Linda Ronstadt's Tucson

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In the process of becoming a member of the Rock & Roll Hall of Fame, winner of the Grammy Lifetime Achievement Award, and subject of an upcoming biopic starring Selena Gomez, Linda Ronstadt has sold out theaters around the world. But her favorite is located on a one-way side street in Tucson, Arizona.

With a courtyard covered in vines and string lights and a main stage the size of “a good little opera house,” the 1927 Temple of Music and Art is “simply magical,” Ms. Ronstadt said. Before the onset of progressive supranuclear palsy (a Parkinson's-like disorder that ended her singing career in 2009), she could fill an auditorium with her unamplified voice (which is no surprise to anyone who has ever heard her sing “Blue Bayou” or “Long Long Time”). ”, for the legions who may have just discovered it in “The Last of Us”). She also loves the theater's proscenium: an arch that frames the stage and instantly focuses the view, “like that fireplace,” she explained, pointing to a wall near the couch where we chatted in her cozy San Francisco living room.

At 77, Ronstadt now lives in the Bay Area, near her children, but the borderlands of the Sonoran Desert where she was born and raised will always be her home. And despite the changes you see when you return every six months or so, there are still plenty of familiar local delights to start with: hot, bubbly cheese fries at El Minuto Café, frozen shrimp cocktail at Hotel Congress, giant saguaros at every corner and live entertainment of all kinds at the Fox Tucson Theater, where his father, a businessman with a renowned baritone, used to perform as Gil Ronstadt and His Star-Spangled Megaphone.

The Ronstadts have been part of the Tucson music scene since their grandfather arrived from Mexico in 1882 and helped found the Club Filarmónico Tucsonense civic band. And perhaps no venue highlights the family's cultural legacy like the former Tucson Music Hall, renamed Linda Ronstadt Music Hall in May 2022. The naming ceremony took place during a mariachi show that featured Jesús “Chuy” Guzmán, who he had recorded with Ms. Ronstadt on 1987's “Canciones de Mi Padre,” which remains the best-selling non-English-language album in U.S. history. This ode to the frontier classics she had grown up with was remastered and re-released last fall, and there may be no better soundtrack for exploring her hometown.

Here are five of his favorite places to visit in Tucson:

Their first stop is relatively new: a 15-year-old artisan bread company that earned its owner, Don Guerra, the James Beard Award for Outstanding Baker in 2022. “I always go there straight from the airport,” Ms. Ronstadt said. . , that she used to bake her own bread (the bread that appears on the back of the “Feels Like Home” album is one of her creations). She loves the traditional grains Mr. Guerra uses (white Sonoran wheat, for example), and especially his favorite order: Cubano with sesame seeds, which is so tasty that she prefers it unadorned.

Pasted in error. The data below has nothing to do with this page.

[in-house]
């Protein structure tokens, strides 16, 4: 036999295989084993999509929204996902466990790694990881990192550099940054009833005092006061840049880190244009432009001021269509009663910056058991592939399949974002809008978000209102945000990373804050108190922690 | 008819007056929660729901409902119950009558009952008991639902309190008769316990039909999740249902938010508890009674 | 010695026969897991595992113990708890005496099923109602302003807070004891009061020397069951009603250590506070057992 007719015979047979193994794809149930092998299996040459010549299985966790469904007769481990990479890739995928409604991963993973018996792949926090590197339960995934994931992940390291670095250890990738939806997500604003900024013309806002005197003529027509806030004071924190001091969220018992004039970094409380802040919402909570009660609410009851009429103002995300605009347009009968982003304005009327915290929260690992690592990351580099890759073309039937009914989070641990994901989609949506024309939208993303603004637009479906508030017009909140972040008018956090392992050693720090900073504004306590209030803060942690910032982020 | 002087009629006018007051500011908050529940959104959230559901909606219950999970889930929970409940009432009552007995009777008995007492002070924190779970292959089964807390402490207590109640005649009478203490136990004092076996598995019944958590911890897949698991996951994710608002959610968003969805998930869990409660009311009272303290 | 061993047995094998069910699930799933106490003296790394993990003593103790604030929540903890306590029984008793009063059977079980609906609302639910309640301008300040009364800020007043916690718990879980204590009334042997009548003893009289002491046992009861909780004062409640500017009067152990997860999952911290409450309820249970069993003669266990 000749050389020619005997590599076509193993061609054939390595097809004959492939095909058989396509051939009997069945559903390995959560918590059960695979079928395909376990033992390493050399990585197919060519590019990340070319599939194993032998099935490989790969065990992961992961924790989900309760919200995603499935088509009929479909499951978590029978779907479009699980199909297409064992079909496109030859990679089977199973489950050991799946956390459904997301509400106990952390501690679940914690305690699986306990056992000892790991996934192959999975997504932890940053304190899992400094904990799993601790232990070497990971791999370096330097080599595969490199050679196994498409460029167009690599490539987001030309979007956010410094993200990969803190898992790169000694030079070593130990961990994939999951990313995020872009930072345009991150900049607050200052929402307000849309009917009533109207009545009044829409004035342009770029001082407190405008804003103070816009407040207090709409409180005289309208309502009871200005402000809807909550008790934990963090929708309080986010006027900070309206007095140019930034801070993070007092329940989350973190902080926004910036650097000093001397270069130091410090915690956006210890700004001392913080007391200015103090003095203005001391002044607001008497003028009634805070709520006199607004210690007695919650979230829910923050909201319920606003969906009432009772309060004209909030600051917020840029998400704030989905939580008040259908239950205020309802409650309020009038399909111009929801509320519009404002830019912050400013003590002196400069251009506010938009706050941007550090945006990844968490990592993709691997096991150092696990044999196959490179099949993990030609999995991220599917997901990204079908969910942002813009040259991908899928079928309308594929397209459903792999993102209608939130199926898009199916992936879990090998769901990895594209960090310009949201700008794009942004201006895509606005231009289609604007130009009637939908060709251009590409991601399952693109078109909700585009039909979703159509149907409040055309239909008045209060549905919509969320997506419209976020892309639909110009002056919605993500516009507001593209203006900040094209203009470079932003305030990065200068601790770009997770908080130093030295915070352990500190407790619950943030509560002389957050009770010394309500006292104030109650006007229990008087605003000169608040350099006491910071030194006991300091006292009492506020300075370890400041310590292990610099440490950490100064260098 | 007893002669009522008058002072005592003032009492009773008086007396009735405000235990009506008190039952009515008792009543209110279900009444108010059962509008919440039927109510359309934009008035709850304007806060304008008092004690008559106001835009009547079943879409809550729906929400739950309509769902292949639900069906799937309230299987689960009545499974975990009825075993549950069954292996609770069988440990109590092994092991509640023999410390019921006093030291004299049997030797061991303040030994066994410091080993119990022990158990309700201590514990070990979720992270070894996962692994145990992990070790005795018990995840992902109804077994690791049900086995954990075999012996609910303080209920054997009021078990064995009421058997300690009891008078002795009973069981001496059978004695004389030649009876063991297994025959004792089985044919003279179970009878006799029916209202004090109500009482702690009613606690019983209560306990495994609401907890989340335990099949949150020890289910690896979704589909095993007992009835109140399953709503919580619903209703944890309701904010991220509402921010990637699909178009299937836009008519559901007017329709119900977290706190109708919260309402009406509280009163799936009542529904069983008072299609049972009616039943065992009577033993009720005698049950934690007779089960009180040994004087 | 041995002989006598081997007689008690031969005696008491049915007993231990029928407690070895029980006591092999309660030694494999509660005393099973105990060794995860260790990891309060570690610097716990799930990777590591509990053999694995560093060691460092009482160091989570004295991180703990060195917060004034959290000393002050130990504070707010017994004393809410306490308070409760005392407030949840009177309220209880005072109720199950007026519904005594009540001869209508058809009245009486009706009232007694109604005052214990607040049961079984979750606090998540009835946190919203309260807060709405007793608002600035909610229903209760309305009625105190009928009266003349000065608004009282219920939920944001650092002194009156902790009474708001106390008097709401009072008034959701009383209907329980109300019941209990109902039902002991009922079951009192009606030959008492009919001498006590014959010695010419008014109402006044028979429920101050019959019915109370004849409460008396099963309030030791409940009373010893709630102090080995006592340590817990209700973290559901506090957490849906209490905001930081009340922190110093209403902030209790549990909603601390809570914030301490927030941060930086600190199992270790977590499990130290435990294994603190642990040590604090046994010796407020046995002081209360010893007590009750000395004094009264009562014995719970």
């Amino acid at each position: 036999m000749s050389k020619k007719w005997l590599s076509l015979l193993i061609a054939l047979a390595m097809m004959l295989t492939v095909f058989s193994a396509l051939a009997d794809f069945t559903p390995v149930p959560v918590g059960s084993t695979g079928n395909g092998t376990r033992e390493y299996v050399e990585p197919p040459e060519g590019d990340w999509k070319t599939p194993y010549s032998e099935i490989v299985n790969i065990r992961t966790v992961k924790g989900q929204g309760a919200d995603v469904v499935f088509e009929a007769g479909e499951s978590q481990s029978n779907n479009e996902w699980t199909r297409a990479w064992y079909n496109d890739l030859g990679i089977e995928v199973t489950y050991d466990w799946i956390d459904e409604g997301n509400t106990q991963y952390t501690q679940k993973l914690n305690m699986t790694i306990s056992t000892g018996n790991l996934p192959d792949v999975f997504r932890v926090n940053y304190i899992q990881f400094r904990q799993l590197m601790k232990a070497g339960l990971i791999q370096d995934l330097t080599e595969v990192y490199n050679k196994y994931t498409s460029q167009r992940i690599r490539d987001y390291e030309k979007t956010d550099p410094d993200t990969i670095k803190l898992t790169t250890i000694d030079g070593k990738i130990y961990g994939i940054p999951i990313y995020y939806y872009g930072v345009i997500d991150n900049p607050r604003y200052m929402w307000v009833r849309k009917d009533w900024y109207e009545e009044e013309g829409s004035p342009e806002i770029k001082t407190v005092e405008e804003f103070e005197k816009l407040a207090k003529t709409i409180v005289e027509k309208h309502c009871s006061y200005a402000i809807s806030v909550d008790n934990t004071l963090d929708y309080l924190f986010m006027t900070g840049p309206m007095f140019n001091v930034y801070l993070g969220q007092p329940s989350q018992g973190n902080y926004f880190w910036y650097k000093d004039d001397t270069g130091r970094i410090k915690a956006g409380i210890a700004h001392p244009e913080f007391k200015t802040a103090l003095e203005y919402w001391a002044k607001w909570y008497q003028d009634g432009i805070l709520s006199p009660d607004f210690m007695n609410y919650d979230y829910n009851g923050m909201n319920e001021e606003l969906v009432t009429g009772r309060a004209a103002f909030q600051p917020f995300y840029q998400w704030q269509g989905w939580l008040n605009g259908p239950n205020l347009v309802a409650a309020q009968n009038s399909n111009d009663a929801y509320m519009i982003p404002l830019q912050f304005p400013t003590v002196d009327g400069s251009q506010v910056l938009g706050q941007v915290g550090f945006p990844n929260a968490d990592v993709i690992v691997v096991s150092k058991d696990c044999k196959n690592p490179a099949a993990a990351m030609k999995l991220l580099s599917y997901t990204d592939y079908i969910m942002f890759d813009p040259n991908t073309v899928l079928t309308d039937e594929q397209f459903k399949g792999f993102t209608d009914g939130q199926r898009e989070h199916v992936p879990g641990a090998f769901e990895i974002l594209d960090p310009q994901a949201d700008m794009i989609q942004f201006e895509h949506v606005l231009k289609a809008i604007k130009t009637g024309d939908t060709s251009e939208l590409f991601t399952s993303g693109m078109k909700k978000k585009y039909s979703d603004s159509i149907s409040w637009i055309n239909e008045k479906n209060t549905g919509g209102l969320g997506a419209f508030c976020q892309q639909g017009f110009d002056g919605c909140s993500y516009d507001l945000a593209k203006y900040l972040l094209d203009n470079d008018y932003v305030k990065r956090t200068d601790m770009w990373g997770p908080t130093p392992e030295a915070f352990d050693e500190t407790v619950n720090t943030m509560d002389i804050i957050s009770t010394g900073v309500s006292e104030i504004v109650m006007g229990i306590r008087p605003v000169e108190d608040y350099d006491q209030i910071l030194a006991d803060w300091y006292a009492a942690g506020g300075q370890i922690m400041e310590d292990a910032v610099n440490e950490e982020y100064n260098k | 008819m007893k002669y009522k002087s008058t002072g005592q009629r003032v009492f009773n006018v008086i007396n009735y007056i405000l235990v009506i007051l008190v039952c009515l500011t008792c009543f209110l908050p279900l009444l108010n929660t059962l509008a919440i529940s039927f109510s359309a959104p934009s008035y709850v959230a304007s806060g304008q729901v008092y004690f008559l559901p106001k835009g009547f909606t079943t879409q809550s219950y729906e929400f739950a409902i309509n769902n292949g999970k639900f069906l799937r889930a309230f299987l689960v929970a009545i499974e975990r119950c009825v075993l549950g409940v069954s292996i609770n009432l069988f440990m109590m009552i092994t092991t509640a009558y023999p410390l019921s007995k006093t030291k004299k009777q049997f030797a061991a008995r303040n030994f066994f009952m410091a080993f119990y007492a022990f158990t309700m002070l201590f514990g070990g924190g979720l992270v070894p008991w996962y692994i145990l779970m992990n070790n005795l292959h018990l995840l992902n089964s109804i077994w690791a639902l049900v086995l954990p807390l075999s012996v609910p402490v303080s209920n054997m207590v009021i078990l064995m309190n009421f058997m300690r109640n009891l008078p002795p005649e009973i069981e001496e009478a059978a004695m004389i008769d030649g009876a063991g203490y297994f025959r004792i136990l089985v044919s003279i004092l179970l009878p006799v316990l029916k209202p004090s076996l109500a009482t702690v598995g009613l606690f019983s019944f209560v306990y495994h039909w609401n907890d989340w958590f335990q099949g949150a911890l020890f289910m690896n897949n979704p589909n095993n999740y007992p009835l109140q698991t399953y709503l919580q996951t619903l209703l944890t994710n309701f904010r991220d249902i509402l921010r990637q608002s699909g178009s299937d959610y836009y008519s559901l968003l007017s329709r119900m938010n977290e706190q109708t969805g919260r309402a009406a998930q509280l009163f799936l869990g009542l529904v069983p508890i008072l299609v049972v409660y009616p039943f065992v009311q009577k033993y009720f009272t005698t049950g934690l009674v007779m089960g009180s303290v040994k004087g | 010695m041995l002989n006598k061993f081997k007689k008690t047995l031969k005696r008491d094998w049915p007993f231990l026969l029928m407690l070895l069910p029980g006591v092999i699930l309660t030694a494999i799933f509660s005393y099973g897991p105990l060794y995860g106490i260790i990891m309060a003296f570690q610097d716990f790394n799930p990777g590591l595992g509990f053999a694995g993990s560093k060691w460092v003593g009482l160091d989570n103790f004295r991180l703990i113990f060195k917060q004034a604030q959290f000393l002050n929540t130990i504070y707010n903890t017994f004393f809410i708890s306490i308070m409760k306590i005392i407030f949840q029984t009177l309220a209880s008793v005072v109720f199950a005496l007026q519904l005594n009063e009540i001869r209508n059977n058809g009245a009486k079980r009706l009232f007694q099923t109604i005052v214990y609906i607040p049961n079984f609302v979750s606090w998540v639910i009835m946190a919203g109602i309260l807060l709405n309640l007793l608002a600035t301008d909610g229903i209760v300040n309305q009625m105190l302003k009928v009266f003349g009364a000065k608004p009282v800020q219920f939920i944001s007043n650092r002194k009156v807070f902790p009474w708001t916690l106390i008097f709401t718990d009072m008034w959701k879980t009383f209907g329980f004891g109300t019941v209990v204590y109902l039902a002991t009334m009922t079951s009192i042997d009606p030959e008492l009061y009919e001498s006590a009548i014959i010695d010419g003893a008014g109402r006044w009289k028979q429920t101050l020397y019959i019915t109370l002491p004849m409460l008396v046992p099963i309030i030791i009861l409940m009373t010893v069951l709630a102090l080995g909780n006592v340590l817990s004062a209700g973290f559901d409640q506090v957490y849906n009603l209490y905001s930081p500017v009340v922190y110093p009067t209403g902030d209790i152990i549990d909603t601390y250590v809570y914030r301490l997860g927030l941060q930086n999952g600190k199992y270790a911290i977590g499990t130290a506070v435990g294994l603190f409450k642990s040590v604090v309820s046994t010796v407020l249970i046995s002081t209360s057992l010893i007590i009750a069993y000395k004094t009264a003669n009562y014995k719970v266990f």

“It's my favorite hotel in the world,” Ms. Ronstadt said of the iconic 1930s Spanish Colonial Revival building where she stays when she's in town. The place is rich in family history, both hers (she has attended celebrations there since she was a child) and that of her owners. Isabella Greenway, Arizona's first congresswoman and Eleanor Roosevelt's maid of honor, opened the inn's doors four generations ago. Beyond tradition, Ms. Ronstadt loves the native landscape, the piano-equipped Audubon Bar & Patio, and the fireplace and sunlight that illuminates her favorite room.

Planted on the site of an ancient indigenous settlement, this ode to more than 4,000 years of local agriculture consists of several types of gardens in one: some born from the region, others imported through migration. Native mainstays like corn, beans, and squash grow in O'odham, Yoeme, and Hohokam plots, while citrus trees perfume Spanish colonial orchards, jujube graces the Chinese garden, and leafy greens thrive. in the fields of Africa in America (to name a few). some of the hundreds of crops existing in the place). The docents are generous with samples of everything that looks ripe during the guided tours, but there are also specific tastings and food events on the calendar. “I love going there to try something fresh,” Ms. Ronstadt said. Tip: If you have homemade orange marmalade available, buy some.

In the 1950s, when his father was a founding member and his mother one of the original docents, the Desert Museum, as locals call it, was “just a small roadside attraction,” Ronstadt said. “I would go see George L. Mountainlion,” the first in a series of adopted cougars who lived there. The place has since become a renowned zoo, botanical garden, aquarium, gallery and natural history museum, but it still feels refreshingly wild. “We are not facing a perfect geometry imposed on the desert,” he observed about the animals' habitats. “Nature hates perfect geometry.”

Completed in 1797 (although restoration is ongoing), this national historic landmark on Tohono O'odham lands is the oldest intact European structure in Arizona and remains an active church. “I'm an atheist, but I baptized my children there,” Ms. Ronstadt said, citing the magic she feels behind the white walls of the mission. In the kaleidoscopic interior, filled with ornate carvings, frescoes and trompe l'oeil, he lit candles with Ry Cooder, sought a mid-recording respite with Emmylou Harris and adjusted the blanket studded with the patron saint's prayer charms “to make sure make him comfortable.” Atheist or not, find something sacred there. Borrowing from the classic Latin chorale from her recently reissued Christmas album: Life is full of “mystery.”



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